Parliament

Gordon Campbell | Parliament TV | Parliament Today | Video | Questions Of the Day | Search

 

Protecting our environment now and in the future

Hon Trevor Mallard

Minister for the Environment


28 April 2008 Speech Notes


Embargoed until: 9.00am


Protecting our environment now and in the future


Environment Minister Trevor Mallard's welcoming speech to the Youth Environment Forum, Ministry for the Environment, Wellington

Good morning everyone. It gives me great pleasure to join you this morning and to welcome you to Wellington for the start of the fifth Youth Environment Forum. Many of you have travelled a good distance to be here today and it’s great to see so many vibrant minds coming together to share and discuss issues of environment and sustainability.

As global citizens, and as New Zealanders, we are all affected by environmental issues.

Environmental sustainability is a challenge that can be met by the right people who have the right will. As young people, I am sure you’ve been told you are the future. Well, you are also the present. You all play a crucial role in protecting and caring for our environment now and for generations to come.

This forum has seen a huge number of young, passionate individuals volunteering their efforts in caring for the environment. Previous delegates have been involved in various environmental projects within their communities, and some have even been Green Ribbon award winners. These outstanding young individuals have shown that one person can make a difference to the environment.

And none of you would be here today if you didn’t share this same commitment and dedication.

One of the greatest things this forum offers is a platform from which youth can voice their opinions. Young people can sometimes feel like they are not involved enough in decisions about the environment, and the forum provides a chance to give politicians, business and the general public the youth perspective on environmental issues.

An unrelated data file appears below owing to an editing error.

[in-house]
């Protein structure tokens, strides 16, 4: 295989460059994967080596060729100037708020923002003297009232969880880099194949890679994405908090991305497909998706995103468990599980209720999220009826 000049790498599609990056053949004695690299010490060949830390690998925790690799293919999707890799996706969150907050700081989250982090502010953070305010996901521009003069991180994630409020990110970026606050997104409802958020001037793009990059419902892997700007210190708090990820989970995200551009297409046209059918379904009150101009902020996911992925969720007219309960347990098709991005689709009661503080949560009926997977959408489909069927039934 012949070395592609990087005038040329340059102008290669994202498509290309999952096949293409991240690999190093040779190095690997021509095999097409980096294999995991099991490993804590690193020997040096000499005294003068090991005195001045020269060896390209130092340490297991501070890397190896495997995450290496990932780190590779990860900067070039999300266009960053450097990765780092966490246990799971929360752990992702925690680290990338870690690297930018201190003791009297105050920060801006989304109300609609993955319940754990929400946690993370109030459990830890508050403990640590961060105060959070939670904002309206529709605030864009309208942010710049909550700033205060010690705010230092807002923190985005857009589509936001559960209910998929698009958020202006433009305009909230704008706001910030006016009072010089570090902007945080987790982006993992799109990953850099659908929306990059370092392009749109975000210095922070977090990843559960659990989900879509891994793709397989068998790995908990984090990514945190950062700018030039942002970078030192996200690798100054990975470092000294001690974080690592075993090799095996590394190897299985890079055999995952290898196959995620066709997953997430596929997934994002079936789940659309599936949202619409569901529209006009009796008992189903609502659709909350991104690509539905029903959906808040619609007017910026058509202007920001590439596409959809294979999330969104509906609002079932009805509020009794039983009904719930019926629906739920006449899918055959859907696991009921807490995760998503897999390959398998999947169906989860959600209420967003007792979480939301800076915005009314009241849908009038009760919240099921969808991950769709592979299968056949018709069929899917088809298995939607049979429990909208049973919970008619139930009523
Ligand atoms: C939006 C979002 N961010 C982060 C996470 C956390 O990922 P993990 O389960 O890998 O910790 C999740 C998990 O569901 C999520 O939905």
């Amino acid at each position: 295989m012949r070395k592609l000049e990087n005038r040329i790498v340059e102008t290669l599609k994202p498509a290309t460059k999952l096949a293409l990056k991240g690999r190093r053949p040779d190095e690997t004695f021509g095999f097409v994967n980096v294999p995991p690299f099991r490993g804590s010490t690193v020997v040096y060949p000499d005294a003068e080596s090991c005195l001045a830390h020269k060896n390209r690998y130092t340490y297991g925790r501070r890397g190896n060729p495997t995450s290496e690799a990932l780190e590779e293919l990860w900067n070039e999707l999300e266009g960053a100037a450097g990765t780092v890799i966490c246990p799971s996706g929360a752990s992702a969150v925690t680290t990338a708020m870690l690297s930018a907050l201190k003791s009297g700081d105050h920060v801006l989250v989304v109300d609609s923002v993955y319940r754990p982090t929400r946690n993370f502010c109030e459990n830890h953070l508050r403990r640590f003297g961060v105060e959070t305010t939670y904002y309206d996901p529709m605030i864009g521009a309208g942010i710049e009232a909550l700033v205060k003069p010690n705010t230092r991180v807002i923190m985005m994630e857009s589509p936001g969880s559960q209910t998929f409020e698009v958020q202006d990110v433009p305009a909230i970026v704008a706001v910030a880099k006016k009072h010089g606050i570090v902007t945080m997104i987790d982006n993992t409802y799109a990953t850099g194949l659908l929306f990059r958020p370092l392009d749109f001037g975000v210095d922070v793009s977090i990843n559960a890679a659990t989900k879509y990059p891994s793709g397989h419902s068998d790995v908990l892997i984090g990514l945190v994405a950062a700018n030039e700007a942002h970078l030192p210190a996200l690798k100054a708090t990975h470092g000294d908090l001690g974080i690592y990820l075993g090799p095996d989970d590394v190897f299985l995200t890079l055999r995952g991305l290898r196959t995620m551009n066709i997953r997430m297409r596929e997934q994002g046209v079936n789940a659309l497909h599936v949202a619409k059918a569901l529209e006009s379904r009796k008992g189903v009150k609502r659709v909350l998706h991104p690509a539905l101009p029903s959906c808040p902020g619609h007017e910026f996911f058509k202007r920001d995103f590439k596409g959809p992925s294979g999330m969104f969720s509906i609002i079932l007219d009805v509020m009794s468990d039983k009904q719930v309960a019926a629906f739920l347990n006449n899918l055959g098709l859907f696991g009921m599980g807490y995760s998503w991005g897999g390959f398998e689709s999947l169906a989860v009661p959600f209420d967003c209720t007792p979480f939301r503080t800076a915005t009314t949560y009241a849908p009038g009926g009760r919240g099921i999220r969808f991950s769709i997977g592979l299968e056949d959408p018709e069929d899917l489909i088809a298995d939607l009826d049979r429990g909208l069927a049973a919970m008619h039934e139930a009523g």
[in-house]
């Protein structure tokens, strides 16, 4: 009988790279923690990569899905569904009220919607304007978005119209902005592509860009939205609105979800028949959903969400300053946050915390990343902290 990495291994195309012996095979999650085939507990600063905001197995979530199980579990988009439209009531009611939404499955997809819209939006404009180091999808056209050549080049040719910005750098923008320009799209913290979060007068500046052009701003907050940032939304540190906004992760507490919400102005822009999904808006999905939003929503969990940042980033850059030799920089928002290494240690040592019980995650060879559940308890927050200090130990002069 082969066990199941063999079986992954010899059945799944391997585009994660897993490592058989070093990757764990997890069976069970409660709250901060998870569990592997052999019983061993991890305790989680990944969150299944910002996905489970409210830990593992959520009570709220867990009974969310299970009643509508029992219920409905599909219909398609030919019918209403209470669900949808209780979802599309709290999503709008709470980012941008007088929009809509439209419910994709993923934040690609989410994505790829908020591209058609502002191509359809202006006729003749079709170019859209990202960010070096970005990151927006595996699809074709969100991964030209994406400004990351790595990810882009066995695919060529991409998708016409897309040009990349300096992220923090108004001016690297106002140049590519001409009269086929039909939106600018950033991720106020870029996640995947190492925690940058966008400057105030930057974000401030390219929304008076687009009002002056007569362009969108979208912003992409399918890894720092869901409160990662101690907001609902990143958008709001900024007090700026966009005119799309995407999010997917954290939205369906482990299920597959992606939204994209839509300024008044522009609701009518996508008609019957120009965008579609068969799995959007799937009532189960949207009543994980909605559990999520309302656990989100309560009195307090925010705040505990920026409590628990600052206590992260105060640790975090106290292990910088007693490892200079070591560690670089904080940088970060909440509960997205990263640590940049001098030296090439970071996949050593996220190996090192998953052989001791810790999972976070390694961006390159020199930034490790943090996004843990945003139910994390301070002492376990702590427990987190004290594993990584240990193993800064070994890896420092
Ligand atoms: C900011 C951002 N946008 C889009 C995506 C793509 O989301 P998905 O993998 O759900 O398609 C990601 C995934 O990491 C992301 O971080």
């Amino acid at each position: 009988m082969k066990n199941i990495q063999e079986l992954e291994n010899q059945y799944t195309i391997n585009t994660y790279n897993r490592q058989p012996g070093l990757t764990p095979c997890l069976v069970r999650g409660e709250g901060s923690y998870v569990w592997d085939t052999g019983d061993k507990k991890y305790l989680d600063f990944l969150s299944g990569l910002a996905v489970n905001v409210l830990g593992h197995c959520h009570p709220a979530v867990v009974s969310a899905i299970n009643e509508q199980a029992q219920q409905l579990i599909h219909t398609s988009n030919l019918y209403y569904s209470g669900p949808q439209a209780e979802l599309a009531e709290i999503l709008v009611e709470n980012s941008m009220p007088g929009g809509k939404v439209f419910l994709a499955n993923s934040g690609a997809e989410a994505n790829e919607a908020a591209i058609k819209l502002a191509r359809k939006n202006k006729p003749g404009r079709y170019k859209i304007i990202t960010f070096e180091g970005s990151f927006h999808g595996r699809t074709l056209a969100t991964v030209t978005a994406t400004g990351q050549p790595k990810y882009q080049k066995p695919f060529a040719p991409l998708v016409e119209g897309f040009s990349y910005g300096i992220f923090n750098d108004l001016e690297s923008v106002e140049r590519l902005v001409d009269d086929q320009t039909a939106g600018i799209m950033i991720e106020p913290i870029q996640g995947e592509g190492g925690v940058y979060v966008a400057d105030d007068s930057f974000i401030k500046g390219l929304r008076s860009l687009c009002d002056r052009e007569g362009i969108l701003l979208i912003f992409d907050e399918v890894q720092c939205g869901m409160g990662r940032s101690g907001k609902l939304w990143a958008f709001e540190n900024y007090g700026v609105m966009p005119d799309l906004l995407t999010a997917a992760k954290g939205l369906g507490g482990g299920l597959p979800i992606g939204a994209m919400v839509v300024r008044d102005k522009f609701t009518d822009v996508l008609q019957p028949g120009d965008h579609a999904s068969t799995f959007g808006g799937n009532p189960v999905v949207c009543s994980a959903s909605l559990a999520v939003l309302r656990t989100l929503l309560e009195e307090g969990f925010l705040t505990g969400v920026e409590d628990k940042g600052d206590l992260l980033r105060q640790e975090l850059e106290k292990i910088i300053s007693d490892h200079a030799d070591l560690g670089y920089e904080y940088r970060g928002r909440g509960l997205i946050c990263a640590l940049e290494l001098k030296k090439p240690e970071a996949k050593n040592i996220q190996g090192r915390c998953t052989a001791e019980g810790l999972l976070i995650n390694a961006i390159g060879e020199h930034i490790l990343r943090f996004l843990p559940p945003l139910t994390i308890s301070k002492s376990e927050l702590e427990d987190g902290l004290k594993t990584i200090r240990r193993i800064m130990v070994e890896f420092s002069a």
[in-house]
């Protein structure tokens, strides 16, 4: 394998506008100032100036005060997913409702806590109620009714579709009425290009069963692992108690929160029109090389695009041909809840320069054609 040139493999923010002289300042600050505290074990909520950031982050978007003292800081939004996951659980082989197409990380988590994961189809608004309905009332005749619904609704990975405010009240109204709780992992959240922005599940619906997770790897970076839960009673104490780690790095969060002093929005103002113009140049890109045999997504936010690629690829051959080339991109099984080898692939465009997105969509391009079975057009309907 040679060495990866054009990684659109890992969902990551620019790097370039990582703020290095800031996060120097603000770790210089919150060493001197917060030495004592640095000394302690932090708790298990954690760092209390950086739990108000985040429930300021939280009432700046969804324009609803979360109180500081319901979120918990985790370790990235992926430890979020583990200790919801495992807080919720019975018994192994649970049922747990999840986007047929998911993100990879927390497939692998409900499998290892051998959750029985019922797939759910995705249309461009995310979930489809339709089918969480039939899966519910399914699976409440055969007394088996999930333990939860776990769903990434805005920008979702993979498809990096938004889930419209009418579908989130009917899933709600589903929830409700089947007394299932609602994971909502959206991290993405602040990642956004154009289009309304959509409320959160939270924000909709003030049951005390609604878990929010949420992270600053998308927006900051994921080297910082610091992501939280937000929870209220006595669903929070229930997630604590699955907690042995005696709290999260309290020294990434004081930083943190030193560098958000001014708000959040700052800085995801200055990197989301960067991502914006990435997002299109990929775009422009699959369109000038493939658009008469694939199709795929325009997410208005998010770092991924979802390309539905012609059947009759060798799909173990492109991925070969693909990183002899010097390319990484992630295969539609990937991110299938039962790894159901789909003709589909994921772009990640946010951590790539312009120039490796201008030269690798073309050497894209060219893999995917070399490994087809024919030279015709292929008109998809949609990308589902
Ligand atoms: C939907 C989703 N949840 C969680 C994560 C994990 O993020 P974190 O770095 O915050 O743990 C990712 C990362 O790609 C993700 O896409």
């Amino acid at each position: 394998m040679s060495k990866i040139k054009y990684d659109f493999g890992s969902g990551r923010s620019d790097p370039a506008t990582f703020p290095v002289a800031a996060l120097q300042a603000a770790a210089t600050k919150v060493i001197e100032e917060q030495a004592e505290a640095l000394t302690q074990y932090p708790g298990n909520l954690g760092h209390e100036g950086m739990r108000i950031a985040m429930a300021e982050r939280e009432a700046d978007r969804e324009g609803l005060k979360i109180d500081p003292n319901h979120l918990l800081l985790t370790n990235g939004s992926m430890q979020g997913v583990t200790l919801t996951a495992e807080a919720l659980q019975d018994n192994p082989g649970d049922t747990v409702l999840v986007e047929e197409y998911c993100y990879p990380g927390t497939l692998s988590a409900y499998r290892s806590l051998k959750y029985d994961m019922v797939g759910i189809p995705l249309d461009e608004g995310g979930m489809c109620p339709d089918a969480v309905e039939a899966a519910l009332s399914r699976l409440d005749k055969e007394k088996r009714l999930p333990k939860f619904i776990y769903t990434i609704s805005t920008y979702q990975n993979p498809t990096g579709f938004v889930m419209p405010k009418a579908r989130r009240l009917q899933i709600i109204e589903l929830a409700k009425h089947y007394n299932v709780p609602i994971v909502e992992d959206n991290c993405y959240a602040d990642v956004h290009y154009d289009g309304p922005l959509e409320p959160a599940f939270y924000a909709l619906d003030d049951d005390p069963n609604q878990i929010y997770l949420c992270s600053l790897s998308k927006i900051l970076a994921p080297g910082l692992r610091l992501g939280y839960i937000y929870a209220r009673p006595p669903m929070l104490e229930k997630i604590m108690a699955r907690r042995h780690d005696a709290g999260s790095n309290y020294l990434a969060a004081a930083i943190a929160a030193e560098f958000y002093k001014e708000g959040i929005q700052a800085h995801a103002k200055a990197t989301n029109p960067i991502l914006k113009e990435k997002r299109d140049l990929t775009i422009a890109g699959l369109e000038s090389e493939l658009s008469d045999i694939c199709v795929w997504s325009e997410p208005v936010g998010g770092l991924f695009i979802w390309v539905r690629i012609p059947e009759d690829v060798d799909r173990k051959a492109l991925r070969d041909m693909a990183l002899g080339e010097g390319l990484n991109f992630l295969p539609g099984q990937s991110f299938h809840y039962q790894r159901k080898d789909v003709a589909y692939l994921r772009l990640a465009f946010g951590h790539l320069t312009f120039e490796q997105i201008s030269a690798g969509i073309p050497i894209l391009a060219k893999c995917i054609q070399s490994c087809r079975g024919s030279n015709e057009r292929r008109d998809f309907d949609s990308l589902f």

Imagine the impact if all New Zealanders chose one new sustainable thing to do – that would be more than four million active changes to New Zealand’s sustainability. Relatively simple actions like choosing to walk, cycle or take public transport rather than the car; and choosing to turn off the lights and computers when you have finished are small, but when added up over the years and across many people the differences for the environment can be huge.

Being sustainable is fundamental to good environmental management. It’s about development that meets the needs of the present generation without compromising the ability of future generations to meet their own needs.

Around the world, governments, businesses, households and individuals are striving to incorporate sustainability into their plans and every day actions. The Labour-led government recognises that New Zealand’s future prosperity depends on long-term sustainable strategies for the economy, society, environment, culture and our way of life. For us to remain a viable and prosperous nation in the future we must be sustainable and we all have a part to play in this.

Last year, the Prime Minister announced her aim for New Zealand to be a truly sustainable nation. We have developed a strategy and plan of action that addresses the emissions of greenhouse gases across industry, business and in our homes.

On June 5 New Zealand is hosting World Environment Day. This is a great opportunity for New Zealand to showcase the positive things we are doing nationally, regionally and internationally to promote sustainability and reduce the impacts of climate change.

Councils, businesses, communities and schools around the country have displayed huge interest in World Environment Day 2008. The Labour-led government has provided funding for 118 projects taking place throughout New Zealand and I encourage you all to get involved with the events happening in your region. You can see what's happening on the calendar at www.world.environment.govt.nz for New Zealand World Environment Day events.